For these small species I use a 130 L tank that measure 95x40x36 cm (that's a volume of around 130L), which is perfect for a group of 1 male and 2-3 females. However, they will breed in smaller tanks if kept as a pair. The sole current comes from a power head that pumps 1800 L/h placed on one side with the outlet near the surface and the inlet near the bottom. The current hits the other side and in that way you force the current down near the bottom of the tank when it returns to the pump. Place the cave intended as the breeding nest close to the place there the current turns back at an angle of 30 degrees - if you do that a strong current will face the entrance of the cave but not reach inside it. For these species I use caves that are 15 cm deep with an entrance 4 cm wide and 2,5-3 cm high. The following water parameters were used in the breeding tanks for these species: pH 6.8-7.2 conductivity 280-300 µS, temperature 27-29°C.

I use sand or fine gravel for bottom substrate. In some of the pictures you can see that I previously used larger gravel because I thought it was needed for the heavy currents (initially I thought sand would drift too much). I soon opted for a much finer size in all tanks, using 2 mm fine gravel instead. I learned everything depends on how I place the power heads and how strong they are (in small tanks sand is very difficult to use). Caves of the right size for the male are placed where the current turns back towards the power head. This means on the opposite side turned with the entrance against the current in an angle of circa 30 degrees and not facing the power head. A few larger stones and pieces of wood are also placed in the tank; both to provide hiding places, but also to disrupt the current so calmer areas are created where food collects and can be eaten. I placed a trio with one male and two females in just such a tank.

Water quality and food are the only important things to concentrate on. I provided clean, frequently changed water together with frozen food such as Cyclops, brine shrimp and my home made shrimp mix, together with a staple food; either granulated or tablet food made for the hobby.

The females become full and ripe with eggs in a short time and will visit the male for inspection of his cave. If she feels satisfied and ready, they will spawn. The male stimulates the female to release her eggs with high frequency vibrations (like a bumblebee), while sitting on her back blocking her escape. This is the typical breeding behavior for the genera Hypancistrus, Peckoltia and the dwarf Panaque. It is interesting to note they not only share the odontodal growths on the body but they also share reproductive behavior.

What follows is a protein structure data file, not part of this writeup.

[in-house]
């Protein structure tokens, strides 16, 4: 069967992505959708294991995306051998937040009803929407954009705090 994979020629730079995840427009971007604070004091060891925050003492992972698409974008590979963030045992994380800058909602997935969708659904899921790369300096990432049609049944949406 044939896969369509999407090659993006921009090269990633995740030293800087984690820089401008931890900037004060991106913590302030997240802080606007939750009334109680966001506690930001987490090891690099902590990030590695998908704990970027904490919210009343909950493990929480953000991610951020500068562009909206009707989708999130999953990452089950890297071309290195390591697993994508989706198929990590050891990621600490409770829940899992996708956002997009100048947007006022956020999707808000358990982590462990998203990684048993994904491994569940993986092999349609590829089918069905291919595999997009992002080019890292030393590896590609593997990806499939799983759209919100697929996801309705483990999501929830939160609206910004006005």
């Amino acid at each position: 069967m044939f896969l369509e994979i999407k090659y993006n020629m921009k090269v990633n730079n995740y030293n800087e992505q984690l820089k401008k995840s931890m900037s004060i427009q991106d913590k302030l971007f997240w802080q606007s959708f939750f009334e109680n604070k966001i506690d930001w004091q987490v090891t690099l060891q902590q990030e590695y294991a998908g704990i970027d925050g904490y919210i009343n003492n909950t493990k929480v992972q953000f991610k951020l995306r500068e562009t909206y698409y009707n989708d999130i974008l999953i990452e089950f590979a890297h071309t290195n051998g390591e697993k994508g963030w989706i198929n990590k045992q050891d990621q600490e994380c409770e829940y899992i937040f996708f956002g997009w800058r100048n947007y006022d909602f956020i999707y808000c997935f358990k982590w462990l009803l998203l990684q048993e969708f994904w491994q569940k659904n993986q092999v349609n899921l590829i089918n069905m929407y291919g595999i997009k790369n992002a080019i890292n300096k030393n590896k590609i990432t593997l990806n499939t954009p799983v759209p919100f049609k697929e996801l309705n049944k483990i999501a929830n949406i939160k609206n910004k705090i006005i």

L174
L174 Male in front of his cave
  L316
Pair of L316 spawning; male covers the female

When the female has deposited her eggs, the male lets her out of the cave and begins to tend the new eggs. There can be between 10-20 eggs (L174) or 10-25 eggs (L316) depending of the size of the female; my breeders are not fully grown yet so perhaps the species can lay even more than this. During the time he is guarding the eggs, the male turns them around from time to time in order to keep them clean, and if there are any eggs that remain unfertilized he will eat them so they do not become fungused. Under his care the eggs will hatch after 5-6 days, which is considered normal for this genus. However parameters like temperature and other, as yet unknown conditions, can delay hatching by several days. This occurred with the L174 Hypancistrus in my case; it took 8 days for them to hatch each time even though the temperature differed 2°C. I believe this is not a normal duration because I have heard from other successful breeders that their hatchings took place after 5 days.

The eggs hatch singly sometimes with hours between them and can occasionally be fanned out from the cave by the male in the course of his nesting duties. Such fry will be lost unless they are removed and placed in a rearing container. As long as they have a yolk sac other aquarium citizens will consider them as food. Although I have found such abandoned fry surviving a few times, it is just a lucky fluke that they have not been found before becoming free swimming. Once free swimming they are left unmolested. It takes from 10 to 14 days for the fry to consume the yolk sac but before that I usually empty the cave and place them in a rearing container. If I wait until they are free swimming they are very hard to get out of the cave and even though they look so small, they have a strong mouth to resist my attempt to re-house them. I have found that if I empty the cave at an early stage it disturbs the male much less. If I do it at one or two days after hatching it take less then a minute to empty the cave of fry and replace the cave exactly. Nevertheless, this is still distressing for the male and the shorter time taken the better; he recovers very fast and is normally ready the next day to breed with the next female; this is not the case if I linger over emptying the cave.